Why David Silva is Manchester City's most important player
A lot of focus has been on Manchester City's formation and style of play this season under Pep Guardiola.
The tweaking of the full back positions, the way his wingers operate, and who his number one goalkeeper is are all elements of Guardiola's style of play that have attracted attention, as Pep tries to mould Manchester City into his own. And these are all important elements of the way that Guardiola likes his teams to play, and have been in evidence in the way that City have lined up so far this season.
But the most important element of City's play so far has to be the midfield three. The initial reaction to a Manchester City midfield that consists of Fernandinho holding, David Silva and Kevin De Bruyne ahead of him, with two wingers (at the moment Nolito and Sterling) asks the question of whether or not this midfield is too attacking.
And the answer to that so far has to be an overwhelming no. Part of this is down to the system itself, very similar to the one that Jurgen Klopp has utilised at Liverpool, that allows the two more attacking midfielders to be in themselves a form of defence, both in the way that they enable City to keep the ball for large periods of play, thus reducing the amount of chances an opponent has to attack, but also in the way that they press high up the field, enabling City to win the ball high up the field. The idea with City, as it is with Liverpool, is to minimise the possession that the opponent is allowed to have inside the opposition half.
But the crucial element is the players that operate in this system. You need to have the right combination of players, which City certainly do. To crudely analogise this City midfield with a peak Barcelona midfield, Fernandinho plays the Busquets role, De Bruyne plays the Iniesta role and that leaves David Silva in the Xavi role. As I say, this model is crude and inaccurate, but for the purposes of this article, it will work fine.
De Bruyne then, as we saw against Manchester United, is the most attacking of the three players. He is the one that played almost up front alongside Iheanacho at times in the first half of the derby, allowing his natural quality on the ball and creativity to flourish, and indeed he caused United a myriad of problems, scoring one goal and creating another.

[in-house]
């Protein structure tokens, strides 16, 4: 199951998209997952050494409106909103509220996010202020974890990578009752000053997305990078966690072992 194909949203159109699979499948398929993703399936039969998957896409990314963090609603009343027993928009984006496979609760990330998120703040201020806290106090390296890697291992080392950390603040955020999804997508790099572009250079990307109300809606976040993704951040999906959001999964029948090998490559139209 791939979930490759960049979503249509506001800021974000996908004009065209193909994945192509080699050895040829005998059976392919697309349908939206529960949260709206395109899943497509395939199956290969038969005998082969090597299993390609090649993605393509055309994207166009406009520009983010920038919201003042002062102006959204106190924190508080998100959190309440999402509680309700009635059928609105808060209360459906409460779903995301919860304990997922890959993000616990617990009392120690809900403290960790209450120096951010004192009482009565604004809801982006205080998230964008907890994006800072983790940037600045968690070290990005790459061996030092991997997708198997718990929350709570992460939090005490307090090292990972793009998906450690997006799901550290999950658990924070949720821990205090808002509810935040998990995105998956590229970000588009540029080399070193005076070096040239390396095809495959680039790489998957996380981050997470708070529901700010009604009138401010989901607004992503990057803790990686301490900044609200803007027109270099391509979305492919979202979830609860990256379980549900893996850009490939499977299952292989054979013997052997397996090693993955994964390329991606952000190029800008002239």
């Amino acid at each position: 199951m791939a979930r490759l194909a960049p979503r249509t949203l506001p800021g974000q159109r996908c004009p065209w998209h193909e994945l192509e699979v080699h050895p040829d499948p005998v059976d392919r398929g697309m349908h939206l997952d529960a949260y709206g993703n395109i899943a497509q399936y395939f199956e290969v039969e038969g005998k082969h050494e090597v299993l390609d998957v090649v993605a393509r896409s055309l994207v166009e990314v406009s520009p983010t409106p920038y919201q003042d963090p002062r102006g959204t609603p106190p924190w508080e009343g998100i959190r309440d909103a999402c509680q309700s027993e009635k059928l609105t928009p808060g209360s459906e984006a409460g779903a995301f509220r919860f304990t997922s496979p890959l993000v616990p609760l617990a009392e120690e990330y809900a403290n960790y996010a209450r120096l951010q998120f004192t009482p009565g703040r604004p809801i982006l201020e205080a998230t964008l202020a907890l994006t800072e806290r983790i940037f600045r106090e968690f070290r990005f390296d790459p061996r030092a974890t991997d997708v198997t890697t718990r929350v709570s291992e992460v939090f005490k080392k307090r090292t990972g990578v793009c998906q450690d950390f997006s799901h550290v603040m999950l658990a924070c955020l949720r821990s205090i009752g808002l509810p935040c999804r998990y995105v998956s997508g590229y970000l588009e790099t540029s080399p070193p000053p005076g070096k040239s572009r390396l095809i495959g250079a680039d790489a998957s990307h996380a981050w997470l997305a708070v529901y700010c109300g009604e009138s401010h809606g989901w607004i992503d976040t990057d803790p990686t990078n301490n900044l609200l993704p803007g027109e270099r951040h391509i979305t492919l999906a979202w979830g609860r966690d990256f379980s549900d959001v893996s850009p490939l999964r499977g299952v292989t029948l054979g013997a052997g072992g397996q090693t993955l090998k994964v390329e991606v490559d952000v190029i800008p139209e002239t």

Likewise, Fernandinho is the most defensive. Whilst his passing game is naturally very important, as is any player's in a Pep Guardiola team, the most important element is the ground covered, and Fernandino is a man who has to cover more ground than anybody. It's no coincidence that the teams covering the most ground this season have been Liverpool and Man City, because of the way that their systems operate: Liverpool's highest is 117.6km. In the derby, City ran an astounding 119.6km.
But the most important player in Manchester City's midfield is David Silva. Whilst De Bruyne's creativity and Fernandinho's hard graft and covered ground are important elements, Silva is not only City's most influential player, but the best playmaker in the entire Premier League. It's all about one word: control.
A lesser player in David Silva's position would not be a disaster - look at how Liverpool are doing without him - but Silva is the difference between a very very good team and an exceptional one, because he gives Man City complete and utter control of any opposition they face. Against Manchester United, arguably their toughest opposition in the league, City had over 60 percent of the ball, and 66 percent in the first half, and so much of that was down to Silva. He brings so much to the table. Against United, his pressing was phenomenal, he tracked back hard and won tackles, and his intensity and energy levels were second to none, but it's his passing that stands him apart. Silva does not give the ball away, he is almost unpressable, and if a team, like United did, gives him time and space to operate, he is a master of his craft.
What Silva has is an astounding technical ability, and the vision and intelligence to utilise that ability properly. He can see the passes, he can see what the correct pass to play is, and he has the ability to execute those passes. He allows City to dominate possession, control games and at the same time he is able to not just dictate the play, but at the same time be creative with it. Silva is not just a player who uses the ball well, but does so in service of scoring goals. He's at the heart of all of City's attacking play, so not only ensures that they retain the ball, but that they use it wisely.
There are very few players who possess Silva's skills. Dembele and Eriksen at Spurs are two players who probably share his skills between them: Dembele is unflappable and moves the team forwards, and Eriksen picks the passes in the final third, but they are two individuals and neither of them is at Silva's level. At Arsenal, Mesut Ozil is probably the closest competition in terms of creativity and passing, but I'm not sure Ozil quite has Silva's level of control over games. And at Liverpool, Phillipe Coutinho is probably the number one man for this position, but he keeps playing out on the left hand side out of the game, where Silva used to play for City and was simply less effective out there. United have nobody even close to Silva's caliber at what he does.
So on Saturday afternoon, whilst it was rightly Kevin De Bruyne who stole the plaudits for his exceptional display, it was little David Silva who ran the midfield: who ran circles around Manchester United, and whose performance is the difference between City and every other good attacking team in the Premier League.
He is, quiet simply, the best.